Advanced Search | Help
18 April 2006
The Ministry of Agriculture and Forestry's just released annual forest
description report shows for the first time there has been a slight drop in the
country's planted forest area.
The National Exotic Forest Description (NEFD) database report is produced in
partnership with the New Zealand Forest Owners' Association and the New
Zealand Farm Forestry Association. This forest industry/Government partnership
has been in place since the 1980s and has been extremely effective in ensuring
a national forest database has been maintained during a period of unprecedented
forest ownership changes.
Its information is compiled from a survey of forest owners and consultants
who own or manage planted production forests. For the first time, the report
records a small decrease in New Zealand's planted forest area.
The report shows radiata pine is the dominant species, making up 89 percent
of the planted forest area, with Douglas-fir the next most common species,
making up six percent. The balance comprises other softwood and hardwood
Also a first, the report this year includes information on cypress and
MAF Principal Adviser, Paul Lane says this year's NEFD quantifies a
relatively new trend of not replanting all forest after harvesting.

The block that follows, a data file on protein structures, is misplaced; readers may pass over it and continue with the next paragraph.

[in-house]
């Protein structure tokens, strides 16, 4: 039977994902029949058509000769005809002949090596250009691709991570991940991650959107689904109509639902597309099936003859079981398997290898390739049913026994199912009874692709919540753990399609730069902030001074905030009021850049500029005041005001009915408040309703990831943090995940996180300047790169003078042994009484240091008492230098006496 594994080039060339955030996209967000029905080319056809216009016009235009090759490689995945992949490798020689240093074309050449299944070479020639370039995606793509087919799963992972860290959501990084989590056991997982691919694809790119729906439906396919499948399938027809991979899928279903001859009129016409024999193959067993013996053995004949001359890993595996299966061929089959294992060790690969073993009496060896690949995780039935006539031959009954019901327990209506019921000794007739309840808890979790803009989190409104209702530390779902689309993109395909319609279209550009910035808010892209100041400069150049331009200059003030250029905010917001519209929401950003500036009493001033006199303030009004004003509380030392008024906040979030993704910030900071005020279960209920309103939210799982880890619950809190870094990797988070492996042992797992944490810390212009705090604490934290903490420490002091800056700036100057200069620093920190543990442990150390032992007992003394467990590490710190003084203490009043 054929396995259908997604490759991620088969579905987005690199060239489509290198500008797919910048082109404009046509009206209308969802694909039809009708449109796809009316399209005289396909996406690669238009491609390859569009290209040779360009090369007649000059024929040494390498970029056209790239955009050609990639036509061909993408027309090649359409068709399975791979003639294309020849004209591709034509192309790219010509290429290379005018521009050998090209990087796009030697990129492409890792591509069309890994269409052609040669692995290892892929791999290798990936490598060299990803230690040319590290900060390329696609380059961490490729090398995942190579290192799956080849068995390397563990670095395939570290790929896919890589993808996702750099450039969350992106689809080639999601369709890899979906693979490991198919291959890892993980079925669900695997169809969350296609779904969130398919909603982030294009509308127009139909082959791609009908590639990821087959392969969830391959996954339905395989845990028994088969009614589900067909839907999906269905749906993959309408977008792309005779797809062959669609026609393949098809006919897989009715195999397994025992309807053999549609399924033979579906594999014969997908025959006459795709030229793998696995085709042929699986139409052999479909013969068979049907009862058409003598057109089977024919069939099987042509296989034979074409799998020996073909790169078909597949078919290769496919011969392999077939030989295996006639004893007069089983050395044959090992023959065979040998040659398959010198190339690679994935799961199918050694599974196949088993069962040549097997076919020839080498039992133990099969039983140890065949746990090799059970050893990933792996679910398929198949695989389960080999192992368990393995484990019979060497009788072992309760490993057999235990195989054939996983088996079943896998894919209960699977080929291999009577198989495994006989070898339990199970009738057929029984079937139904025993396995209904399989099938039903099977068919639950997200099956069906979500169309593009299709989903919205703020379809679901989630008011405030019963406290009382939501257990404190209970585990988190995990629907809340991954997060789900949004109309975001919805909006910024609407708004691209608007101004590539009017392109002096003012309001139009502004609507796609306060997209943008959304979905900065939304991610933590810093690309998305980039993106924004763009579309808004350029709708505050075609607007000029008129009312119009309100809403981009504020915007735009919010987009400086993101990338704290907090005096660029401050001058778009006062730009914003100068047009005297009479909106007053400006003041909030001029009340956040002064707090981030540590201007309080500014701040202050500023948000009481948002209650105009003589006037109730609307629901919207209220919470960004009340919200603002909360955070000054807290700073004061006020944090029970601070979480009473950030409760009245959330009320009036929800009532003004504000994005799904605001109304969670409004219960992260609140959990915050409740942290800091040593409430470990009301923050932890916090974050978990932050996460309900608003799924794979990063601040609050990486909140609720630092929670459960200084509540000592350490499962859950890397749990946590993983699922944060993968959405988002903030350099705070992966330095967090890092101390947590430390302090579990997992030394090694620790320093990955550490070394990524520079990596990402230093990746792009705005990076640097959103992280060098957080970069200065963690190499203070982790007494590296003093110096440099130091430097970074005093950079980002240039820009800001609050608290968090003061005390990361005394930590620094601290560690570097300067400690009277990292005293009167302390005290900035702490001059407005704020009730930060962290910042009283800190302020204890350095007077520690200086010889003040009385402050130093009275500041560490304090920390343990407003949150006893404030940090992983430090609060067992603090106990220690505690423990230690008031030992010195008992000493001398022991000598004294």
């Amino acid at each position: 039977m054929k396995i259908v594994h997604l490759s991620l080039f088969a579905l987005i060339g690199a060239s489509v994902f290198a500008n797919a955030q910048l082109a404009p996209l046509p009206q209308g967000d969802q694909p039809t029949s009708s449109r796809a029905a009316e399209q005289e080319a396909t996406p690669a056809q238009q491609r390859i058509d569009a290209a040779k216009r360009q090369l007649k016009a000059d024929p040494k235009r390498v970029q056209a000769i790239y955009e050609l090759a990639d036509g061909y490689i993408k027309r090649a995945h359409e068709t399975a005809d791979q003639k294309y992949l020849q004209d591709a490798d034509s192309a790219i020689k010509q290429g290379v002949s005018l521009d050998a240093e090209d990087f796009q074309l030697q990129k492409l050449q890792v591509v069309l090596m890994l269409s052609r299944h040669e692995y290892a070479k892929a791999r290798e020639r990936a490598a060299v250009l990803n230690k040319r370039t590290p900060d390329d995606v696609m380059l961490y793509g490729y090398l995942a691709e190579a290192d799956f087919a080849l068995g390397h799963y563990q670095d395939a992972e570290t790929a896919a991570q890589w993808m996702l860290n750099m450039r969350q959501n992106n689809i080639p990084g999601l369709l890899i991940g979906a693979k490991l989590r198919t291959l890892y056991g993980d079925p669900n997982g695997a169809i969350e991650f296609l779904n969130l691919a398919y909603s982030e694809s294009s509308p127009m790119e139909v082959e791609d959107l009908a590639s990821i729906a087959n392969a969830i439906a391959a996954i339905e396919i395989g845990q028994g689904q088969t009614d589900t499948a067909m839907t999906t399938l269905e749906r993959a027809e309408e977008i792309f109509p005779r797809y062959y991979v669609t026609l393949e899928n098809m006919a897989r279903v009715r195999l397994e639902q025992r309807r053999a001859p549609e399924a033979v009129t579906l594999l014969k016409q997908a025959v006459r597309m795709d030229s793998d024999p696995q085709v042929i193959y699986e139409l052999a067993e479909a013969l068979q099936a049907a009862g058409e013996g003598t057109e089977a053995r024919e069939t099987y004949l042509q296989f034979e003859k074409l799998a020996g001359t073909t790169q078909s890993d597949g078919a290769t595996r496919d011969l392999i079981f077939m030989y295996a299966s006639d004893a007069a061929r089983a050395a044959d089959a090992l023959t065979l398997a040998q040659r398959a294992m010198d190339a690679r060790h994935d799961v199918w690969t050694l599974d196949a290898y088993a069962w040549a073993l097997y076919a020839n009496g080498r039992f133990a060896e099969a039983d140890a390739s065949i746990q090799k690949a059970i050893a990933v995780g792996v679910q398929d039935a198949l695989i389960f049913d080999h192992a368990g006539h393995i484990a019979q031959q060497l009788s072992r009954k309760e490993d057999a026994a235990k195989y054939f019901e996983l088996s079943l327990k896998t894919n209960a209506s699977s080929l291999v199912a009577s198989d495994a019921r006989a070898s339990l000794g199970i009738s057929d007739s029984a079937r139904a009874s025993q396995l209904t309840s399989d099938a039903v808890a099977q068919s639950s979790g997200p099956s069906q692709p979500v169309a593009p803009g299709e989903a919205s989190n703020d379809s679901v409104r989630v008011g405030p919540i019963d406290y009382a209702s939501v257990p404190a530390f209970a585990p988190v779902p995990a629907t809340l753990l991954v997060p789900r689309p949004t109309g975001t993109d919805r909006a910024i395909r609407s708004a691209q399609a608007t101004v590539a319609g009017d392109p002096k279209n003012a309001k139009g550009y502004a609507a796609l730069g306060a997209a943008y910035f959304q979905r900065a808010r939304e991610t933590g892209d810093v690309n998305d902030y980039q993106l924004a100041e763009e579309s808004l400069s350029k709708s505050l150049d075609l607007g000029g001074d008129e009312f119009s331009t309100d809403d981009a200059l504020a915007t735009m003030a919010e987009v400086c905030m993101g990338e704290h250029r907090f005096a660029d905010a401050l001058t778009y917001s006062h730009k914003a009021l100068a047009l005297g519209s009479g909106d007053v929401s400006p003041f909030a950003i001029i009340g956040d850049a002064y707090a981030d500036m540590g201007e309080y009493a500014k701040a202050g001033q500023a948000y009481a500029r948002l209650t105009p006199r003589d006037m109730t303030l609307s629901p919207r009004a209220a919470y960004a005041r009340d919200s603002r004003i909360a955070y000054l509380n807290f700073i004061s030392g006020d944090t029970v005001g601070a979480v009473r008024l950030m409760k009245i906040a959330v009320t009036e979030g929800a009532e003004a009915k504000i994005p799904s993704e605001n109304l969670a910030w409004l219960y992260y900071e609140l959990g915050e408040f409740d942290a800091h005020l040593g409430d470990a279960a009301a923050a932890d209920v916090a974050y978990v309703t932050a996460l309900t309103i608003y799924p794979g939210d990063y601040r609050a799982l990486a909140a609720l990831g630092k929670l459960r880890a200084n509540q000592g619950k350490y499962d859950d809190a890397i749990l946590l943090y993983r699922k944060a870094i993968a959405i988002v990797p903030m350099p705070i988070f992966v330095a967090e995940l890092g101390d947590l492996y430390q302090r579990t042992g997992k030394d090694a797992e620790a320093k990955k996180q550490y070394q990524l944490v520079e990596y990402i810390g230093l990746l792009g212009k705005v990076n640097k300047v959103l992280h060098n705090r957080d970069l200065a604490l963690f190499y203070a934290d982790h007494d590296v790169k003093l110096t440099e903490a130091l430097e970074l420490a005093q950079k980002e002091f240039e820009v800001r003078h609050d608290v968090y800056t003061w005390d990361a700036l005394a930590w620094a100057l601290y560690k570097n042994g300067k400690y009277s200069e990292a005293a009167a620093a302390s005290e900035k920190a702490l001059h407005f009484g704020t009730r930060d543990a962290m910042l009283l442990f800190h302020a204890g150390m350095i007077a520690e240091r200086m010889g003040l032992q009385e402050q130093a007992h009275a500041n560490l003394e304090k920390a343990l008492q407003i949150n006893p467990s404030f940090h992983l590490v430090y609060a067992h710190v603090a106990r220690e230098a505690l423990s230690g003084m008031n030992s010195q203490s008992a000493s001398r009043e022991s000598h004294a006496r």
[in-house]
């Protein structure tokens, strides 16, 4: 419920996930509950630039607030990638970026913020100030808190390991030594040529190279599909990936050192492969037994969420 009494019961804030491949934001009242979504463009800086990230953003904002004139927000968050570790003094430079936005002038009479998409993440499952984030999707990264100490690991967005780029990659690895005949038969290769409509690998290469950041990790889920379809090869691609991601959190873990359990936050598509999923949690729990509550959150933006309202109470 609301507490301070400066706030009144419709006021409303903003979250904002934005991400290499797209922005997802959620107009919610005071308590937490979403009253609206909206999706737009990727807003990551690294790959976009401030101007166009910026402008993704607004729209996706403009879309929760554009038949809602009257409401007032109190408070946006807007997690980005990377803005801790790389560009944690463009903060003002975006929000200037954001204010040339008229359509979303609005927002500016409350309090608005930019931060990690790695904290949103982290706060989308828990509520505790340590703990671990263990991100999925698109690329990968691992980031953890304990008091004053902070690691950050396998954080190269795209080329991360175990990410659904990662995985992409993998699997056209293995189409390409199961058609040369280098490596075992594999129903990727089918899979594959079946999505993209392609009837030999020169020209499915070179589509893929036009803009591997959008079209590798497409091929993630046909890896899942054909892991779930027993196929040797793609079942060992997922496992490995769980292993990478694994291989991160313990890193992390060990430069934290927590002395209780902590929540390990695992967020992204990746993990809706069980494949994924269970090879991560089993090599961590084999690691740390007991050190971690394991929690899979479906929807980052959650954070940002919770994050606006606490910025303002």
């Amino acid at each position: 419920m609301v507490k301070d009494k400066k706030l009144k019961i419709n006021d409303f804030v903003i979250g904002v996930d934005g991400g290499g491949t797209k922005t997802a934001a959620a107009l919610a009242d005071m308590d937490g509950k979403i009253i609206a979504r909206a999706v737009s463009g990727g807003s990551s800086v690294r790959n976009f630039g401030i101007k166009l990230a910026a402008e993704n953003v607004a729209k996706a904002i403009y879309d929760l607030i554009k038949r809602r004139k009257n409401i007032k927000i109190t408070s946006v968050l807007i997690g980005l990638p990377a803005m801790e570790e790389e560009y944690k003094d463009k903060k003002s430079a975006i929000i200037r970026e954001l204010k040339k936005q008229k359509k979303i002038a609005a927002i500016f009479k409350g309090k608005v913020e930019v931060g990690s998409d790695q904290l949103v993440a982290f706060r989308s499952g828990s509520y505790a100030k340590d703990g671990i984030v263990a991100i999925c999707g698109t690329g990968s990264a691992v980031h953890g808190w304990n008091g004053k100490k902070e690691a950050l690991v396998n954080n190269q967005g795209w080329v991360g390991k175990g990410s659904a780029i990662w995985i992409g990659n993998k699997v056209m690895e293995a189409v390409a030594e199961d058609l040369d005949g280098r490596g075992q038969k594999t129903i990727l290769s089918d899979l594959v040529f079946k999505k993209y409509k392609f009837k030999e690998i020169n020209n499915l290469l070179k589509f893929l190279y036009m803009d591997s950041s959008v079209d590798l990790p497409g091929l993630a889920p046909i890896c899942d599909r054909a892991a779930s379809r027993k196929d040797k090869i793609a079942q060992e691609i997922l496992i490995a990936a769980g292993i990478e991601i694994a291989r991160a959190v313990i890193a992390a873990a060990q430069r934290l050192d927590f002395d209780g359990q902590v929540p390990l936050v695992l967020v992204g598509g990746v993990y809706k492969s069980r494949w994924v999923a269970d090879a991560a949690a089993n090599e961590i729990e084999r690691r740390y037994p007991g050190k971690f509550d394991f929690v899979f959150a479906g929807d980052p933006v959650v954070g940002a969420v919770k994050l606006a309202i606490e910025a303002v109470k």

At the time of the report survey, some seven thousand hectares of harvested
forest land was not going to be replanted in the year to March 2005. Most of
this 'deforestation' occurred in the Central North Island and
Canterbury, mostly converted to pasture.
"New Zealand has always had a relatively dynamic landscape, so changes
in land use are not unusual," says Paul Lane. "However,
historically little plantation forest land has been converted to
pasture." The 7,000 ha of deforestation represents about 18 percent
of the forest area harvested in the year ended March 2005.
Harvest volumes declined from a high of 23 million cubic metres in the year
ended March 2003 to 18.3 million cubic metres (year ended March 2005).
However Mr Lane says with the recent fall in the New Zealand dollar it is
expected that forest harvesting will begin to rise again.
"While this is not yet reflected in the statistics, industry sources
and media reports indicate the increased harvesting has already begun,"
Mr Lane says.
MAF forecasts indicate harvesting could increase up to a sustainable yield
of around 27 million cubic metres by 2010. The rate of increase will be driven
by economic and international market conditions, but may be somewhat
constrained by labour availability and a lack of capital investment in forestry
infrastructure and wood processing capacity.
For further information, please contact:
Principal Adviser, Policy, Paul Lane, Ph. 04 819 0625 or 027 498 9084
or Information Analyst, Policy, Judith Dennis, Ph 04 819 0741